A further particular embodiment of variant (a) of process (1) according to the invention consists of a procedure in which, in order to produce the structural defects, 1 to 4 mols of 1 molar phosphoric acid solution are employed and the excess phosphoric acid is then precipitated as calcium phosphate by adding calcium chloride, as magnesium phosphate by adding magnesium chloride or as ammonium magnesium phosphate by adding ammonium and magnesium salts. Additives of the most diverse nature can also be used at the same time during this procedure. Particularly preferred additives in this case are vegetable ashes, insoluble polyquinones, addition products or condensation products of benzoquinone and amines, in particular ammonia, and furthermore lignin, lignin-sulphonic acid, humic acids, diverse fly ashes, bauxite, aluminum oxide, cobalt molybdate, silicon dioxide, active charcoal, zirconium dioxide, nickel oxide, palladium oxide and barium oxide. Further preferred possible additives are also sugars, such as cane sugar and other sugars containing no free aldehyde groups, or formose sugar mixtures prepared from formaldehyde. These very diverse types of sugars can be fixed in the channels and pores of the solid azulmic acid matrix. Furthermore, the various sugars can also be absorbed onto the azulmic acids in the form of their calcium complexes, which are usually sparingly soluble.

In variant (b) of process (1) according to the invention, the azulmic acids which are almost free from structural defects are treated with bases or basic salts, optionally in the presence of additives. Both organic and inorganic bases can be used as the bases here. Organic bases which can preferably be used are ammonia, alkylamines with 1 to 6 carbon atoms, dialkylamines with 1 to 6 carbon atoms per alkyl group, hydroxyalkylamines with 1 to 6 carbon atoms, di-(hydroxyalkyl)-amines with 1 to 6 carbon atoms per hydroxyalkyl group, tri-(hydroxyalkyl)-amines with 1 to 6 carbon atoms per hydroxyalkyl group and alkyl-hydroxyalkyl-amines with 1 to 6 carbon atoms in the alkyl group and in the hydroxyalkyl group. Cycloalkylamines with 3 to 8 carbon atoms, alkylenediamines with 2 to 6 carbon atoms, guanidine, melamine, dicyandiamide, saturated or unsaturated heterocyclic nitrogen bases with 5 to 7 ring members and 1 to 3 nitrogen atoms in the heterocyclic ring, and those bases which are derived from the compounds formed by quaternization, for example permethylation, of the above-mentioned nitrogen compounds, and furthermore those bases which are derived from trialkylsulphonium compounds. Particularly preferred nitrogen bases in this context are ammonia, methylamine, methylethanolamine, dimethylamine, trimethylamine, ethylamine, diethylamine, triethylamine, tert.-butylamine, ethanolamine, diethanolamine, triethanolamine, cyclopropylamine, cyclopentylamine, cyclohexylamine, ethylenediamine, pyrrolidine, piperidine, morpholine, imidazole, aminotriazole and triethylsulphonium hydroxide.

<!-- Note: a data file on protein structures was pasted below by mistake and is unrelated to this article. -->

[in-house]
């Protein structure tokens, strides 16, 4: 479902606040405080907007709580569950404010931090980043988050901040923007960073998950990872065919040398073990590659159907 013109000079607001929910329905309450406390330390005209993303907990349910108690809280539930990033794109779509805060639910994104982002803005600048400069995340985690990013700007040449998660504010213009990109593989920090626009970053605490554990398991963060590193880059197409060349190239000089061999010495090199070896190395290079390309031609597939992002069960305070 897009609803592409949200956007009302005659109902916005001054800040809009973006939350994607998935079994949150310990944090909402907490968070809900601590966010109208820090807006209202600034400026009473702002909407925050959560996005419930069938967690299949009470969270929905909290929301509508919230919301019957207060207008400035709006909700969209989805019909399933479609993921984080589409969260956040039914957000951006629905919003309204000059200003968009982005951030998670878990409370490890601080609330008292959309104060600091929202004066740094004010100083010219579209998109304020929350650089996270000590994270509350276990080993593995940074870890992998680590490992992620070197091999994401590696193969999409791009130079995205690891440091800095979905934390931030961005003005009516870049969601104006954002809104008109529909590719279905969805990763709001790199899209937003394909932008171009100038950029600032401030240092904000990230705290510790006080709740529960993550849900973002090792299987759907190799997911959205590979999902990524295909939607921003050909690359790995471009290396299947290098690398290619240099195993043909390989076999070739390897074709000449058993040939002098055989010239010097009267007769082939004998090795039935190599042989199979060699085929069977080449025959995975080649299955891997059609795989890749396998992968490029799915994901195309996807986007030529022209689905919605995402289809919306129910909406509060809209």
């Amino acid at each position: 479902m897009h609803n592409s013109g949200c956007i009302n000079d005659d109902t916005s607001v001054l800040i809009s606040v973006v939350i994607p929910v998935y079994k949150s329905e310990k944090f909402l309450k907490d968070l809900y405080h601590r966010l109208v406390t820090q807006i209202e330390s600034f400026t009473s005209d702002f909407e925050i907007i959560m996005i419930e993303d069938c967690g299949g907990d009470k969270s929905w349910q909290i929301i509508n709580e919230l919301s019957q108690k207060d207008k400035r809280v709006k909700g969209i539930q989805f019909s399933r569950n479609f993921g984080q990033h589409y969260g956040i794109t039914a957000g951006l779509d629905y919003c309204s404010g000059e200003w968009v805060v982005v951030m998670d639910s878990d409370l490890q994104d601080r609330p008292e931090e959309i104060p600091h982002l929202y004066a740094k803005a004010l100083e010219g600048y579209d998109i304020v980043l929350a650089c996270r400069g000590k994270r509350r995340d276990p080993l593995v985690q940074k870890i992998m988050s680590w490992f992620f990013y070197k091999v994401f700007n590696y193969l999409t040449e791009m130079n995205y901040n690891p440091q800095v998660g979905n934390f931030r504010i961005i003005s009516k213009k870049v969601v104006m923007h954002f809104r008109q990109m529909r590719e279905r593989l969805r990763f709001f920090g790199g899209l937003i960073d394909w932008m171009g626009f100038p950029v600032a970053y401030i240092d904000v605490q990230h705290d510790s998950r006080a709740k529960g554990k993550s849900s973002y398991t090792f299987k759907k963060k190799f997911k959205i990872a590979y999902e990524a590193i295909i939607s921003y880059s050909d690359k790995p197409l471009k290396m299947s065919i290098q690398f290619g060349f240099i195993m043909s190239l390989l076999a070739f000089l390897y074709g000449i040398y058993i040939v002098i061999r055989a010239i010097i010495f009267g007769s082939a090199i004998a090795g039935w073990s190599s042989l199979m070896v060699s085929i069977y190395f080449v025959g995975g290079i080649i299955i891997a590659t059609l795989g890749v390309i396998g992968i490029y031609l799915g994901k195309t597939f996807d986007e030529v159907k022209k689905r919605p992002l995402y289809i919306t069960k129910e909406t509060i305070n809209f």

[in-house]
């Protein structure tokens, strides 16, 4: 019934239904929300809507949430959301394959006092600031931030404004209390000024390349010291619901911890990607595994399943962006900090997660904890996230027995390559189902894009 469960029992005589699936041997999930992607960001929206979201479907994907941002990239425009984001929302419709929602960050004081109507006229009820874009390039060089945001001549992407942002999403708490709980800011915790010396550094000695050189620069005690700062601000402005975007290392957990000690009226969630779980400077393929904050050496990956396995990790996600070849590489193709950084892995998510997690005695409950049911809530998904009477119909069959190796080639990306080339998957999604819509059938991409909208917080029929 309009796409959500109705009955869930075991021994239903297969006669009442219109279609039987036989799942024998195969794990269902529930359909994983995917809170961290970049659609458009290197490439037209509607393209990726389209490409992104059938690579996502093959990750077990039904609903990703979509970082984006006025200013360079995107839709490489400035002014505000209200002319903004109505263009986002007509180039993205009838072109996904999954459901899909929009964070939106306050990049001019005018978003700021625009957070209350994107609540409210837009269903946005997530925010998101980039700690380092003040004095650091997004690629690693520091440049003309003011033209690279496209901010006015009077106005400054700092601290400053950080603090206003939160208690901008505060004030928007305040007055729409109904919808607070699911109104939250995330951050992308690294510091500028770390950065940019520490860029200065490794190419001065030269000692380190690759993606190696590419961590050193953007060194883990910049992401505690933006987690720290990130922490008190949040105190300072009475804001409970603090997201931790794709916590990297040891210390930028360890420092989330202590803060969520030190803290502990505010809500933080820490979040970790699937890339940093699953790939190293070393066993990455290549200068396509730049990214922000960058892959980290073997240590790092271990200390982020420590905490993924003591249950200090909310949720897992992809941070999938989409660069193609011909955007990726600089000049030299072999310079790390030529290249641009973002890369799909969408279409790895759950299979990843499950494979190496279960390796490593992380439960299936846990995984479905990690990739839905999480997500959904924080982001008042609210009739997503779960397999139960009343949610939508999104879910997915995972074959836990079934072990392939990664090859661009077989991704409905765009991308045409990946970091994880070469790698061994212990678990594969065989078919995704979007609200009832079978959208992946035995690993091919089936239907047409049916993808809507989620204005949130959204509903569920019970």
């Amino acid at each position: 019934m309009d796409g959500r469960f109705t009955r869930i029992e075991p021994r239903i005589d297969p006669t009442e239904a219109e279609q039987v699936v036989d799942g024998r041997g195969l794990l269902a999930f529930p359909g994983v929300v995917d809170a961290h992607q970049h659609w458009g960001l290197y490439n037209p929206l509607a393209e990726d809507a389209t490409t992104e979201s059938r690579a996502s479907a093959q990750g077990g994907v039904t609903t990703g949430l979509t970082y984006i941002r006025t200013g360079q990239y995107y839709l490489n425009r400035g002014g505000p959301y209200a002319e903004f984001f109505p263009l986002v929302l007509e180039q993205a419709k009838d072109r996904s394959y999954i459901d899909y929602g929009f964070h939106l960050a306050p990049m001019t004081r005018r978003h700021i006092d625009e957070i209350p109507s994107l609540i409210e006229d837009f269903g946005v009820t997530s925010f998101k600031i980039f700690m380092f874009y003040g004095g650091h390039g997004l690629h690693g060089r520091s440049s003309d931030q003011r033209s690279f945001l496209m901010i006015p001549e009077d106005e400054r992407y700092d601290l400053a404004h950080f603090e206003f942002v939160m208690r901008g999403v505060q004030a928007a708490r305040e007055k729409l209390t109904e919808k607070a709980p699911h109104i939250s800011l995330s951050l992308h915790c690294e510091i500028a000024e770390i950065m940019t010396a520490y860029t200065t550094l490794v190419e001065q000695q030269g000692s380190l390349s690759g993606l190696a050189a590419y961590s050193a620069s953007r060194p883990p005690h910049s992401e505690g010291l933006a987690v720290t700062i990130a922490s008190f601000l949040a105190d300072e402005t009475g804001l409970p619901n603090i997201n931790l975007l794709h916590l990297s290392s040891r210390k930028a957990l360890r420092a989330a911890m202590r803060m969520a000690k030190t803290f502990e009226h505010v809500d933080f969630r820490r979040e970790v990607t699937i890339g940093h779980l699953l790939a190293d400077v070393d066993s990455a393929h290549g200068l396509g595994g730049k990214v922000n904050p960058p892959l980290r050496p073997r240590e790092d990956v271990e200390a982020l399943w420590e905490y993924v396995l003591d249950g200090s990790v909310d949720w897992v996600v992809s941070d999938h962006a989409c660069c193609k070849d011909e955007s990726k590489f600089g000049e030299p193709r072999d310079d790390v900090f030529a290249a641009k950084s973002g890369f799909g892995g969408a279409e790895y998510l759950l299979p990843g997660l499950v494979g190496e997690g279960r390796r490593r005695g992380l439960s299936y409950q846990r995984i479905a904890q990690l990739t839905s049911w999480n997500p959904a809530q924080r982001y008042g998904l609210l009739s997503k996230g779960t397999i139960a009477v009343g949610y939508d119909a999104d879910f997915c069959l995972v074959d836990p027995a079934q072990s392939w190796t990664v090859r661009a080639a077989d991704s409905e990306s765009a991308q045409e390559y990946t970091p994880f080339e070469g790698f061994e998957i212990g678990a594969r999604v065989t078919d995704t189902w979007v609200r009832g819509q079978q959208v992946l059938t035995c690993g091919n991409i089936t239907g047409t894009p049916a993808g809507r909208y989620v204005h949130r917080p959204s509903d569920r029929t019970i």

Inorganic bases which can preferably be used are alkali metal hydroxides and alkaline earth metal hydroxides. Lithium hydroxide, sodium hydroxide, potassium hydroxide, magnesium hydroxide, calcium hydroxide, strontium hydroxide and barium hydroxide may be mentioned in particular.

Basic salts which are used for carrying out variant (b) of process (1) according to the invention are, preferably, alkali metal sulphides, such as sodium sulphide, sodium bisulphide and potassium bisulphide, and further sodium thiosulphate, ammonium thiosulphate, ammonium polysulphides, calcium bisulphide, calcium thiosulphate and calcium cyanamide, and also potassium carbonate, potassium bicarbonate, potassium cyanate and water glass (sodium waterglass or potassium waterglass). Mixtures of ammonia and sodium thiosulphate, ammonium thiosulphate, sodium bisulphide, sodium sulphide and/or ammonium polysulphides are also particularly suitable for producing structural defects by this method.